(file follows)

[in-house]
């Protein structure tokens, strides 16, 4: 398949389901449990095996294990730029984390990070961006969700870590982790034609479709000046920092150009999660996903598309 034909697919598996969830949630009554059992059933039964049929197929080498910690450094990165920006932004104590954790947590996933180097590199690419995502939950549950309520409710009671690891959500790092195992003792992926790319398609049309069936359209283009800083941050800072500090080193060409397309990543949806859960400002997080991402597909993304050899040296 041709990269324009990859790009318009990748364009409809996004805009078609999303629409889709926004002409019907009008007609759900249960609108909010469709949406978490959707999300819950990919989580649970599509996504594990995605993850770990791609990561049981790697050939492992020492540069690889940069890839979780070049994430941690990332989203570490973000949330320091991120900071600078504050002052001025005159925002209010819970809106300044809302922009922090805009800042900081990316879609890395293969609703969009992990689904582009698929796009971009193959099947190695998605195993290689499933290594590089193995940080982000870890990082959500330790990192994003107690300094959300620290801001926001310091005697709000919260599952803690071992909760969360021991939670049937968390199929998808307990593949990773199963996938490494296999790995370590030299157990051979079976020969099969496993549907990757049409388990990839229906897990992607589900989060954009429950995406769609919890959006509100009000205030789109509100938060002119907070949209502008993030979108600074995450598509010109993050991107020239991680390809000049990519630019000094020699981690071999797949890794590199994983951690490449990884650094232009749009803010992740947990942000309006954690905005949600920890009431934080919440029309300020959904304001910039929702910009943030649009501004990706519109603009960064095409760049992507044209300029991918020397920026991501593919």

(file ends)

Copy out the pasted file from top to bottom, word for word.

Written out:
[in-house]
């Protein structure tokens, strides 16, 4: 398949389901449990095996294990730029984390990070961006969700870590982790034609479709000046920092150009999660996903598309 034909697919598996969830949630009554059992059933039964049929197929080498910690450094990165920006932004104590954790947590996933180097590199690419995502939950549950309520409710009671690891959500790092195992003792992926790319398609049309069936359209283009800083941050800072500090080193060409397309990543949806859960400002997080991402597909993304050899040296 041709990269324009990859790009318009990748364009409809996004805009078609999303629409889709926004002409019907009008007609759900249960609108909010469709949406978490959707999300819950990919989580649970599509996504594990995605993850770990791609990561049981790697050939492992020492540069690889940069890839979780070049994430941690990332989203570490973000949330320091991120900071600078504050002052001025005159925002209010819970809106300044809302922009922090805009800042900081990316879609890395293969609703969009992990689904582009698929796009971009193959099947190695998605195993290689499933290594590089193995940080982000870890990082959500330790990192994003107690300094959300620290801001926001310091005697709000919260599952803690071992909760969360021991939670049937968390199929998808307990593949990773199963996938490494296999790995370590030299157990051979079976020969099969496993549907990757049409388990990839229906897990992607589900989060954009429950995406769609919890959006509100009000205030789109509100938060002119907070949209502008993030979108600074995450598509010109993050991107020239991680390809000049990519630019000094020699981690071999797949890794590199994983951690490449990884650094232009749009803010992740947990942000309006954690905005949600920890009431934080919440029309300020959904304001910039929702910009943030649009501004990706519109603009960064095409760049992507044209300029991918020397920026991501593919």